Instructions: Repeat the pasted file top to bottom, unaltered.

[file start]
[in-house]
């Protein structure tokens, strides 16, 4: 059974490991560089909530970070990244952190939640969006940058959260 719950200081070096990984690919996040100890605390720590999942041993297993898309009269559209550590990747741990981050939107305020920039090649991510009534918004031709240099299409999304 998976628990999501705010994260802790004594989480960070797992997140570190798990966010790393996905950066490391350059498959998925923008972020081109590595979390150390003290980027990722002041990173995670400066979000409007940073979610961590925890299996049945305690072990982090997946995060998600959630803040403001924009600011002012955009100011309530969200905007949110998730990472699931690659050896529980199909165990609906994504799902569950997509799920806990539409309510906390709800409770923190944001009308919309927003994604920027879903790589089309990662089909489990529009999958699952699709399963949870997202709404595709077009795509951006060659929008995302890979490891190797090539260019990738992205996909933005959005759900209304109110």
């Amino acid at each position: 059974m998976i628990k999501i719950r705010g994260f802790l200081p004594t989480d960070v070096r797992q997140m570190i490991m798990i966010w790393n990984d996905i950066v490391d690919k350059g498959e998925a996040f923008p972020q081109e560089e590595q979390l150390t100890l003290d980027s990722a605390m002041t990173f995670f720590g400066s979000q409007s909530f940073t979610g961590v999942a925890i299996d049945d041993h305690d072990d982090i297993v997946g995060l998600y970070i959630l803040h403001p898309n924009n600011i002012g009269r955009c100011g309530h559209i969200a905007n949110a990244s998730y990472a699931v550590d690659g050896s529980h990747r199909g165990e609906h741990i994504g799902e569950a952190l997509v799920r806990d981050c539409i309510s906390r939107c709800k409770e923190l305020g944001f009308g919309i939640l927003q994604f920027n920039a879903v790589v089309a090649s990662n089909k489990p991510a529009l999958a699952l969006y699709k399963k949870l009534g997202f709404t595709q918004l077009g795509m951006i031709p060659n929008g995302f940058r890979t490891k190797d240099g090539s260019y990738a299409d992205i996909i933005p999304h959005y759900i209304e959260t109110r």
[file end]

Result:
[in-house]
């Protein structure tokens, strides 16, 4: 059974490991560089909530970070990244952190939640969006940058959260 719950200081070096990984690919996040100890605390720590999942041993297993898309009269559209550590990747741990981050939107305020920039090649991510009534918004031709240099299409999304 998976628990999501705010994260802790004594989480960070797992997140570190798990966010790393996905950066490391350059498959998925923008972020081109590595979390150390003290980027990722002041990173995670400066979000409007940073979610961590925890299996049945305690072990982090997946995060998600959630803040403001924009600011002012955009100011309530969200905007949110998730990472699931690659050896529980199909165990609906994504799902569950997509799920806990539409309510906390709800409770923190944001009308919309927003994604920027879903790589089309990662089909489990529009999958699952699709399963949870997202709404595709077009795509951006060659929008995302890979490891190797090539260019990738992205996909933005959005759900209304109110």
């Amino acid at each position: 059974m998976i628990k999501i719950r705010g994260f802790l200081p004594t989480d960070v070096r797992q997140m570190i490991m798990i966010w790393n990984d996905i950066v490391d690919k350059g498959e998925a996040f923008p972020q081109e560089e590595q979390l150390t100890l003290d980027s990722a605390m002041t990173f995670f720590g400066s979000q409007s909530f940073t979610g961590v999942a925890i299996d049945d041993h305690d072990d982090i297993v997946g995060l998600y970070i959630l803040h403001p898309n924009n600011i002012g009269r955009c100011g309530h559209i969200a905007n949110a990244s998730y990472a699931v550590d690659g050896s529980h990747r199909g165990e609906h741990i994504g799902e569950a952190l997509v799920r806990d981050c539409i309510s906390r939107c709800k409770e923190l305020g944001f009308g919309i939640l927003q994604f920027n920039a879903v790589v089309a090649s990662n089909k489990p991510a529009l999958a699952l969006y699709k399963k949870l009534g997202f709404t595709q918004l077009g795509m951006i031709p060659n929008g995302f940058r890979t490891k190797d240099g090539s260019y990738a299409d992205i996909i933005p999304h959005y759900i209304e959260t109110r």